Meet ‘Team Awesome’…a group of 21 men and women, mainly from Bicester, Oxfordshire (and many who live on the Kingsmere estate), who gave up their Bank Holiday weekend this May to don their walking boots and complete the National Three Peaks Challenge in aid of Tommy’s, the baby charity.

The mountain challenge is a total walking distance of over 23 miles and involves climbing up (and down!) the three highest peaks in the UK – Ben Nevis, in Scotland, which is 1345m, Scafell Pike, in England, which is 978m and finally Snowdon, in Wales, which stands at 1085m.

Many personal experiences inspired members of the team to take on this challenge, as part of Joel’s Heroes, a local Bicester based charity that raises money for Tommy’s in support of funding research, saving babies’ lives. The top of the mountains was the perfect place to reflect and remember the reason the team came together, with bubbles and windmills blown in memory of the babies who are no longer with us. The team also left Bicester Rocks at the top of Snowdon to share our experience with others.

Having taken on this epic National Three Peaks Challenge as a large group of 19 walkers and 2 drivers, the team were proud to complete each mountain together, in a   respectable 29 hours as one team, with one shared goal. As part of the peak challenge, Joel’s Heroes have been fundraising since January this year and with thanks to the generosity of friends, family and the local community, have smashed their target so far raising £10,469 for Tommy’s.

A fantastic team effort on these gruelling mountains fighting through the elements including snow, ice, wind and sun; overcoming highs and lows; with sweat, tears, laughter and smiles. But above all, an awesome team spirit and memories which will last forever.

Visit Joel’s Heroes JustGiving page – https://www.justgiving.com/fundraising/joelsheroes For further information call – Vicky Hodgins on 07861 684095


Joel’s Heroes is all about a little superhero called Joel, who has beaten the odds, defied the medical journals and who inspires us every day to never give up!

Joel was born at 28 weeks, 12 weeks early. He spent 6 weeks in hospital in the John Radcliffe Intensive Care and High Dependancy Unit and then the Banbury Horton Special Care Baby Unit. It was a tough journey, but one that would only prepare us for the even tougher journey ahead. Joel showed us all his determination and spirit for life. He fought hard and came home just before Christmas.

Less than two months later, and after several emergency visits to A and E with breathing difficulties, Joel was admitted to hospital. After several nights, he was sent down to Intensive Care where he stopped breathing due to the mucous on his lungs and was ventilated.

Joel had caught bronchiolitis, pneumonia and flu and was in Paediatric Intensive Care for over 3 weeks on a life support machine, unable to breath for himself. We were told his chances of making it were so incredibly small, at our lowest point, we were told to say our goodbyes. Even writing this it brings a huge lump to my throat. The spirited, happy, ferociously determined boy that is Joel was not suppose to be  here. He was baptised and we didn’t leave him. We held his hand, stroked his head and we talked to him. We talked to him about everything and anything. About all the plans we had for him and the adventures  we would take him on. About his brothers and about how much we all loved him.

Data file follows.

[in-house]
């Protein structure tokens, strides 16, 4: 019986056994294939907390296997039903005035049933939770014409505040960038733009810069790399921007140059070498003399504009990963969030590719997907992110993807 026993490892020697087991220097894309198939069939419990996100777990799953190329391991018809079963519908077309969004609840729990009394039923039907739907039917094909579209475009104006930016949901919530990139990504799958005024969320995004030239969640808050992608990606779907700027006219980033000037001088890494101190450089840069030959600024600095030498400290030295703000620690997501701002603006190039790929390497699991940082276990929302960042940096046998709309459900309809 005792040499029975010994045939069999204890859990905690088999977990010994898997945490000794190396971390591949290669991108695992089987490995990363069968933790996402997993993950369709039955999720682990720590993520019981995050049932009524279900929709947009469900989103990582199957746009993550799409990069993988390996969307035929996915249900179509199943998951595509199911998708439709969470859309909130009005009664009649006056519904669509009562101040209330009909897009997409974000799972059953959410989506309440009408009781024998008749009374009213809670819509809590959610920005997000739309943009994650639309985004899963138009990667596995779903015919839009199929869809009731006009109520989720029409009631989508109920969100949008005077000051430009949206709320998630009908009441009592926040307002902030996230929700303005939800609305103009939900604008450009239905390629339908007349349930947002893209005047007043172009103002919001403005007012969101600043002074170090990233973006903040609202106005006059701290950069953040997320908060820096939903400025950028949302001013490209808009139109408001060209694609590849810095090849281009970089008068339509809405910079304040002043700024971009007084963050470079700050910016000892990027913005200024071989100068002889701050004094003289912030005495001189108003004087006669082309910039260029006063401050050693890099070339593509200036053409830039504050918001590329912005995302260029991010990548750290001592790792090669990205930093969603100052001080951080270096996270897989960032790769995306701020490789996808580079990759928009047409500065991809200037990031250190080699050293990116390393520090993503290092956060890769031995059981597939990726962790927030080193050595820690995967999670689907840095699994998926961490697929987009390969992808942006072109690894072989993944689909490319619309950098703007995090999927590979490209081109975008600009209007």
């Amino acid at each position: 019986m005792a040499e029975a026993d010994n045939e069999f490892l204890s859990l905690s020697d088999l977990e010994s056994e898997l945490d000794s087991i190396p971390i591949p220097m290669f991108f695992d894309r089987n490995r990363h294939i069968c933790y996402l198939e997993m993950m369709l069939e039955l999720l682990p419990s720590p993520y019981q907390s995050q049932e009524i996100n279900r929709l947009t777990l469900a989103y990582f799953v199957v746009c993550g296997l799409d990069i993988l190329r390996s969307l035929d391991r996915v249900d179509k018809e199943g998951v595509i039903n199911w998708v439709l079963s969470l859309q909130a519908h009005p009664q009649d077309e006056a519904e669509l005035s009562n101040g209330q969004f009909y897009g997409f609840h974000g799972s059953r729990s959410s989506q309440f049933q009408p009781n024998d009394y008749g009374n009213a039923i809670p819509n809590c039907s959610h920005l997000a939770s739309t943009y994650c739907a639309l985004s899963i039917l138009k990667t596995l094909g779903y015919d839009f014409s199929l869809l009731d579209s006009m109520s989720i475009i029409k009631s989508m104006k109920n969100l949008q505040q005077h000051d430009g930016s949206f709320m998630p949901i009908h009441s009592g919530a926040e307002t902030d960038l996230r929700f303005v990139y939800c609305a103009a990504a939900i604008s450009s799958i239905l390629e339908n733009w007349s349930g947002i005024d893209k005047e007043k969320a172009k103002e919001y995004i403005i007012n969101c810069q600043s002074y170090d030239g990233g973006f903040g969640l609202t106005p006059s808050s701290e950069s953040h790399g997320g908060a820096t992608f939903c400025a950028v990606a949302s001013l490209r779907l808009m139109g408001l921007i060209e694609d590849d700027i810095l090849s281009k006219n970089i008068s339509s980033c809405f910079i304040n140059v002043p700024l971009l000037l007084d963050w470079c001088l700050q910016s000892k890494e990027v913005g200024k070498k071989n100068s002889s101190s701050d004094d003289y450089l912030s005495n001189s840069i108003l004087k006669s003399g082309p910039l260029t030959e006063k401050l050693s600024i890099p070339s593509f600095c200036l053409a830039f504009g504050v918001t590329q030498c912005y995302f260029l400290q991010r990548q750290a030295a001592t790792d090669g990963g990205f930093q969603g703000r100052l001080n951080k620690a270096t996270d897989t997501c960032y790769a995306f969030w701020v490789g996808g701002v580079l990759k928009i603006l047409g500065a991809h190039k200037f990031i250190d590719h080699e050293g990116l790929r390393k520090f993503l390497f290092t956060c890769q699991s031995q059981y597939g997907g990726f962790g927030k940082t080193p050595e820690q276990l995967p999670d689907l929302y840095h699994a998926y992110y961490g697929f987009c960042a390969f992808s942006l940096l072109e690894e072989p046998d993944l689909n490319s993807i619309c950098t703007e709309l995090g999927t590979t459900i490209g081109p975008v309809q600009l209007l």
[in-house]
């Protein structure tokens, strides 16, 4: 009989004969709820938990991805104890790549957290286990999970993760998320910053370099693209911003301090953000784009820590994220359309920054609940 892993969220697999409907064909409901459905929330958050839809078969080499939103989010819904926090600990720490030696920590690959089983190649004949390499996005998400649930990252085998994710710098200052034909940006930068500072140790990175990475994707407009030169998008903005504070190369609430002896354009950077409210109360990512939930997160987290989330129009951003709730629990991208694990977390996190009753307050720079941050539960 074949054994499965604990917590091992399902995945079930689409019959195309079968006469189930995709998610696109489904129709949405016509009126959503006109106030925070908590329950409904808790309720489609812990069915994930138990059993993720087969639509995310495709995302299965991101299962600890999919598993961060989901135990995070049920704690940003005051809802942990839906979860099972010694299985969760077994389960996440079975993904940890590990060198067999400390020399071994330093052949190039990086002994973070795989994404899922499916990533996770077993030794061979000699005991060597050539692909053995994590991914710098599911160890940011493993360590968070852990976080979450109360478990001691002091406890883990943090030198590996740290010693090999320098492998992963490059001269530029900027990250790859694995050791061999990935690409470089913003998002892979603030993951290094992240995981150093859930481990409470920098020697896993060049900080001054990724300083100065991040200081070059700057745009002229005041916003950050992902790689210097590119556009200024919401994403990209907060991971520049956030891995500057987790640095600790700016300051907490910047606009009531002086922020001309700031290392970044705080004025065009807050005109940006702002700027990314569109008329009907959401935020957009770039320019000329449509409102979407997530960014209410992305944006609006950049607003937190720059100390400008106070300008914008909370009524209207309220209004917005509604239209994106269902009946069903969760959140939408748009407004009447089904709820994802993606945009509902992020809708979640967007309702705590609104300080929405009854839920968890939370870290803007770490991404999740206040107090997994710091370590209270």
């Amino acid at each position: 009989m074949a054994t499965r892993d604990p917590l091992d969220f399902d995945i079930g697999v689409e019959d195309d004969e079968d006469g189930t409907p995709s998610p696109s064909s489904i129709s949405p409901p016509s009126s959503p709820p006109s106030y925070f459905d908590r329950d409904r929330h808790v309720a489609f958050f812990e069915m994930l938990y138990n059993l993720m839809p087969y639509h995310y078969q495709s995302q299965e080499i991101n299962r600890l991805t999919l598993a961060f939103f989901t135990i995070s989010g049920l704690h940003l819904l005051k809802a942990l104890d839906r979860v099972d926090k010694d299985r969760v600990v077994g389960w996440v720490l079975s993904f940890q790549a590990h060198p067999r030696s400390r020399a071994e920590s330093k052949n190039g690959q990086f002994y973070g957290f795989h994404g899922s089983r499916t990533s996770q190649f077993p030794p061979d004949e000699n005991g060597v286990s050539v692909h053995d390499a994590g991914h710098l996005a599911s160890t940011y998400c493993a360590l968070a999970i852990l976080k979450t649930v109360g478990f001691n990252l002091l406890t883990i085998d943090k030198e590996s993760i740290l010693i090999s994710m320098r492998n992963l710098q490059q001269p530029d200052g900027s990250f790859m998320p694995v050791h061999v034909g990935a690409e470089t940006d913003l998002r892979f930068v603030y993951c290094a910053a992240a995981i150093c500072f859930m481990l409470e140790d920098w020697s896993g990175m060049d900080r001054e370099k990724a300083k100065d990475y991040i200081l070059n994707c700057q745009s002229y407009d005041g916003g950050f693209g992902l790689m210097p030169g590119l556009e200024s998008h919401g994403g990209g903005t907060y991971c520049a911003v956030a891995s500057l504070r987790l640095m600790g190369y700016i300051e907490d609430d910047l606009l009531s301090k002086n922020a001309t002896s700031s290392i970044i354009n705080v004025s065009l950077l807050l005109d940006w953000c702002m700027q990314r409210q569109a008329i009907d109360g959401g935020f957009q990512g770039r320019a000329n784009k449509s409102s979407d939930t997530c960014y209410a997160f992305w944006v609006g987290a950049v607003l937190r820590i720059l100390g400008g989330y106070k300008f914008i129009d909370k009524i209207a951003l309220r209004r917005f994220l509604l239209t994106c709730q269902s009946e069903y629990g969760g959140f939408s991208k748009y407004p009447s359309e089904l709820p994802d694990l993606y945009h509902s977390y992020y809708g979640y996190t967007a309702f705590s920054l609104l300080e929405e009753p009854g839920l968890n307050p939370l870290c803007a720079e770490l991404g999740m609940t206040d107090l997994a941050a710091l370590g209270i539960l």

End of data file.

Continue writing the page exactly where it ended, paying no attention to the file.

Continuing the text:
His prematurity had caused Chronic Lung Disease and the viruses he had caught were impossible for him to fight on his own. His lungs collapsed, and his body started to shut down, but he fought with every  ounce of his body. He needed to go to Great Ormond Street for ECMO, basically to take all of the blood out of his body and re-oxygenate it. A process that takes months and allows the heart and lungs to rest. GOSH wouldn’t take him as they decided he was too poorly to move. He couldn’t even be moved in his bed for daily cares.

On Mother’s Day 2015, with his brothers at his side, he opened his eyes for the first time in over 3 weeks. There was a huge cheer from all of the Doctors and Nurses that morning during their daily meeting and even some tears. The little boy, who was not suppose to ever open his eyes again had done so. He is our miracle, our Joel.

The Doctors were in awe of his fight and so are we. Since then, he has been in Intensive Care five further times, and in hospital into double figures. He has never been as poorly as he was, but has been incredibly poorly nonetheless.

Joel’s premature birth has given us a perspective we wished we never had, but one which has given us the strength and courage to never give up, to be thankful for every single day and to fight as hard as we can for all of the babies like Joel and those that never made it.

Joel’s Heroes has come about because Joel has inspired people to challenge themselves and achieve things that they never thought possible.


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